PREMIER LEAGUE chairman Gary Hoffman is set to quit after losing the confidence of top flight clubs.
Anger at former Barclays exec Hoffman has grown in recent weeks over the League green-lighting the £305million Saudi-led takeover of Newcastle.
Premier League chairman Gary Hoffman is on the brink of resigning following a furious backlash to Newcastle’s Saudi takeover[/caption]
But that only added to long-term festering resentment of Hoffman, who has been in the role since early in the pandemic.
It was the first time in more than 20 years — since the forced dismissal of Peter Leaver — that clubs have even voiced the possibility of turfing out an executive.
Hoffman attempted to quell the revolt in a series of meetings and conversations with club bosses.
It appeared he had done enough as there were no discussions about his position during last week’s ‘shareholders’ meeting of the 20 clubs.
But behind the scenes, Hoffman became aware that the friction was not going to go away.
Most read in Football
FREE BETS: GET OVER £2,000 IN NEW CUSTOMER DEALS
The scale of the club fury was demonstrated when they ignored the Board and voted to form an eight-club committee to draft new financial rules.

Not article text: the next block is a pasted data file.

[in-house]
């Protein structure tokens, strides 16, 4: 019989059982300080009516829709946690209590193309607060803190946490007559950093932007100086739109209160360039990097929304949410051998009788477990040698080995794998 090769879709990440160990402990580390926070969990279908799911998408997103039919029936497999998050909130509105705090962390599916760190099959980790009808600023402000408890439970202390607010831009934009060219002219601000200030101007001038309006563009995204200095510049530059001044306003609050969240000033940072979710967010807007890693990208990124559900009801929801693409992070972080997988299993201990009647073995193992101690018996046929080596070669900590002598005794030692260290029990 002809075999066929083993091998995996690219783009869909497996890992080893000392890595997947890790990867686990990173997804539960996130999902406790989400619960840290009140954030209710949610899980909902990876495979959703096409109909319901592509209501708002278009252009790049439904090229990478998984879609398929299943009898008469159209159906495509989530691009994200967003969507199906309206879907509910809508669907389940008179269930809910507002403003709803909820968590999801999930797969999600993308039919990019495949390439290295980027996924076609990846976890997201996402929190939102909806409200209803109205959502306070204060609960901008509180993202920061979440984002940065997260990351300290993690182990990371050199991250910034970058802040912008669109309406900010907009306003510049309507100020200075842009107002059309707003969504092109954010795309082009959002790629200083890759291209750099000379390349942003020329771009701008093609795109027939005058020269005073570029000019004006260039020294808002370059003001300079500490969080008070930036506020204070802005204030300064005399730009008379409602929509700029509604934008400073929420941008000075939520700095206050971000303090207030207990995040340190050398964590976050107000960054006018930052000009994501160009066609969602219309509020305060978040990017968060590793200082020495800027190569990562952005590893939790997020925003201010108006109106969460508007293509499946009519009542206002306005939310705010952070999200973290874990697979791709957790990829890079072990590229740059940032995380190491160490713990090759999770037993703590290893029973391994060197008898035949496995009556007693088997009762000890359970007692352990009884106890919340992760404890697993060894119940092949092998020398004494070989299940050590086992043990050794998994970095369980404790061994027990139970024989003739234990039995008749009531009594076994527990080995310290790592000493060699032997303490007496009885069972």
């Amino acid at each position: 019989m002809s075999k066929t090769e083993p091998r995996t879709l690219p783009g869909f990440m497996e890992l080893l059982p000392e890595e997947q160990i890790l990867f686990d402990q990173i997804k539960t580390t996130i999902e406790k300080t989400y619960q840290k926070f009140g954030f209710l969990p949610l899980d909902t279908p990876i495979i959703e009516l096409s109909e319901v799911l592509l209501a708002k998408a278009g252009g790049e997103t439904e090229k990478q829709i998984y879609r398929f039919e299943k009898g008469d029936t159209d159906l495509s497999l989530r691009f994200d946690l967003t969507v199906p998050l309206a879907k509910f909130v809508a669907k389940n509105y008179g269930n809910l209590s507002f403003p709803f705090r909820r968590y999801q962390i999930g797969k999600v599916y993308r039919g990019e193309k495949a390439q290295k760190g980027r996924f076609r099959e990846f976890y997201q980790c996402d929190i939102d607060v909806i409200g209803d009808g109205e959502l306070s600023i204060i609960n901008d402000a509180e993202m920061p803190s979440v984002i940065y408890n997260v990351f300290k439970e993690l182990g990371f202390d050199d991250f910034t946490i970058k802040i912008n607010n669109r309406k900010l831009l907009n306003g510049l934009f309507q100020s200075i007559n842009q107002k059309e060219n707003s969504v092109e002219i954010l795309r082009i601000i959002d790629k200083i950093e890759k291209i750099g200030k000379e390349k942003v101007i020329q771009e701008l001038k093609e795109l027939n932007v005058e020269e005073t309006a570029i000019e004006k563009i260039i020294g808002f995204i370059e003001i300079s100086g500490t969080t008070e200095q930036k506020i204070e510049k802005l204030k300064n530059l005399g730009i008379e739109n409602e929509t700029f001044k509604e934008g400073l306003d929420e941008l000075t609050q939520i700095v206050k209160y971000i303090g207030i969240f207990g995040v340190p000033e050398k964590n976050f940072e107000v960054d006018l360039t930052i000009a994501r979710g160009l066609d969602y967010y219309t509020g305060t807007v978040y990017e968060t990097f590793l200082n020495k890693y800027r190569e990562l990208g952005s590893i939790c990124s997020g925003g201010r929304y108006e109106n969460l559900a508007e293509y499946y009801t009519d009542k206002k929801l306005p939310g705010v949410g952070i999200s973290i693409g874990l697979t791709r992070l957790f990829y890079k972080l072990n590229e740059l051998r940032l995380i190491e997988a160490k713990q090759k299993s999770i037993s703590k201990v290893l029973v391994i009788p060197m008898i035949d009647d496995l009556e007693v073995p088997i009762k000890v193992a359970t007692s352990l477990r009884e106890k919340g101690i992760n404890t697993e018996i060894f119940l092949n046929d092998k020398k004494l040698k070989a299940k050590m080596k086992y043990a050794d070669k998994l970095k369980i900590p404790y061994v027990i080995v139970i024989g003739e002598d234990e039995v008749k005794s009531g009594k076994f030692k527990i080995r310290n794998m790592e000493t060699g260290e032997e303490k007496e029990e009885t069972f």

That effectively sidelined Hoffman, accused by clubs at both ends of the financial power base of ‘a lack of leadership’.
Some clubs are also unimpressed by chief executive Richard Masters, although it is understood there is no current immediate threat to his position.
But Hoffman read the runes and has decided to go, probably before the end of the week, leaving another void at the top of the organisation.
SunSport revealed last month while the likes of Tottenham and Manchester United were seething over the Toon deal, the real anger came from mid-table clubs.
Everton’s Bill Kenwright was one of the chiefs who took part in a meeting held in London.
And Aston Villa, Crystal Palace, Brighton and West Ham were also among the loudest voices demanding answers from the Prem board.
There has been widespread backlash after Saudi Arabia’s Public Investment Fund [PIF] completed the deal to buy the Magpies at the beginning of October.
That came from fans and from within the game.
The majority of opposition has centred around human rights abuses in Saudi Arabia and the killing of journalist Jamal Khashoggi in 2018.
And protesters were at St James’ Park ahead of the Toon’s first game after the takeover.
And the message on the side of the vehicle simply read: “Murdered 2.10.18.”
Read our Football news live blog for the very latest rumours, gossip and done deals
Police also launched a probe after Crystal Palace fans unfurled a huge protest banner which mentioned ‘beheading’, ‘murder’ and ‘persecution’.
Human rights organisation Amnesty international have stated the deal was an attempt to ‘sportswash Saudi Arabia’s appalling human rights record with the glamour of top-flight football’.
The PIF owns 80 per cent, with billionaire Reuben brothers and financier Amanda Staveley taking 10 per cent each.